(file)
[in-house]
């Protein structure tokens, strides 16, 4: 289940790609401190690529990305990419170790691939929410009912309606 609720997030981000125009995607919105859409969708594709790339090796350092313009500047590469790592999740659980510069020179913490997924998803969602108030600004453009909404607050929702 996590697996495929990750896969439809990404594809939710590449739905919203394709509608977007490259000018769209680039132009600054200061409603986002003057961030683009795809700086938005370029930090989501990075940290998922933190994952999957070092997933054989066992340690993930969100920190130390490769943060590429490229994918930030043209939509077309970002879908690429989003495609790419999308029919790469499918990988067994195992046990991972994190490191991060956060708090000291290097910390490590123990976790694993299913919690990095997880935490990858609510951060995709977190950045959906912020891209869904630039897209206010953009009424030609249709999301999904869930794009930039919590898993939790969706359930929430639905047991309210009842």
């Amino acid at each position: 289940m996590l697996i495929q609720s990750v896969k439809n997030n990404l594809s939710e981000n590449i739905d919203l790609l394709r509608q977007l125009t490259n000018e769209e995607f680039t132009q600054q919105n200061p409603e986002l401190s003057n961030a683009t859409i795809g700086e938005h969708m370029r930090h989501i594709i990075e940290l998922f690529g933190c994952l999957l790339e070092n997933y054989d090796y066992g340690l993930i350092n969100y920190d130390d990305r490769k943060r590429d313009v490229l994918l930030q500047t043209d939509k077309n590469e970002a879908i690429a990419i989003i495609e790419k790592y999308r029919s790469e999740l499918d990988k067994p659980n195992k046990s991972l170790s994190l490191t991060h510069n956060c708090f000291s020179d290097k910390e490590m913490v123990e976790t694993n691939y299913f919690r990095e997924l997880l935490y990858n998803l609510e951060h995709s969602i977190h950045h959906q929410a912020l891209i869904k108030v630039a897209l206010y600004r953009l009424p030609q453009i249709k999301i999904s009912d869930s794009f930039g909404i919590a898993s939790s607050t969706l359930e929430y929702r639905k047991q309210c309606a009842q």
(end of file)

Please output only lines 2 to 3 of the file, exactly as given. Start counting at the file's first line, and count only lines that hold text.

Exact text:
């Protein structure tokens, strides 16, 4: 289940790609401190690529990305990419170790691939929410009912309606 609720997030981000125009995607919105859409969708594709790339090796350092313009500047590469790592999740659980510069020179913490997924998803969602108030600004453009909404607050929702 996590697996495929990750896969439809990404594809939710590449739905919203394709509608977007490259000018769209680039132009600054200061409603986002003057961030683009795809700086938005370029930090989501990075940290998922933190994952999957070092997933054989066992340690993930969100920190130390490769943060590429490229994918930030043209939509077309970002879908690429989003495609790419999308029919790469499918990988067994195992046990991972994190490191991060956060708090000291290097910390490590123990976790694993299913919690990095997880935490990858609510951060995709977190950045959906912020891209869904630039897209206010953009009424030609249709999301999904869930794009930039919590898993939790969706359930929430639905047991309210009842």
């Amino acid at each position: 289940m996590l697996i495929q609720s990750v896969k439809n997030n990404l594809s939710e981000n590449i739905d919203l790609l394709r509608q977007l125009t490259n000018e769209e995607f680039t132009q600054q919105n200061p409603e986002l401190s003057n961030a683009t859409i795809g700086e938005h969708m370029r930090h989501i594709i990075e940290l998922f690529g933190c994952l999957l790339e070092n997933y054989d090796y066992g340690l993930i350092n969100y920190d130390d990305r490769k943060r590429d313009v490229l994918l930030q500047t043209d939509k077309n590469e970002a879908i690429a990419i989003i495609e790419k790592y999308r029919s790469e999740l499918d990988k067994p659980n195992k046990s991972l170790s994190l490191t991060h510069n956060c708090f000291s020179d290097k910390e490590m913490v123990e976790t694993n691939y299913f919690r990095e997924l997880l935490y990858n998803l609510e951060h995709s969602i977190h950045h959906q929410a912020l891209i869904k108030v630039a897209l206010y600004r953009l009424p030609q453009i249709k999301i999904s009912d869930s794009f930039g909404i919590a898993s939790s607050t969706l359930e929430y929702r639905k047991q309210c309606a009842q």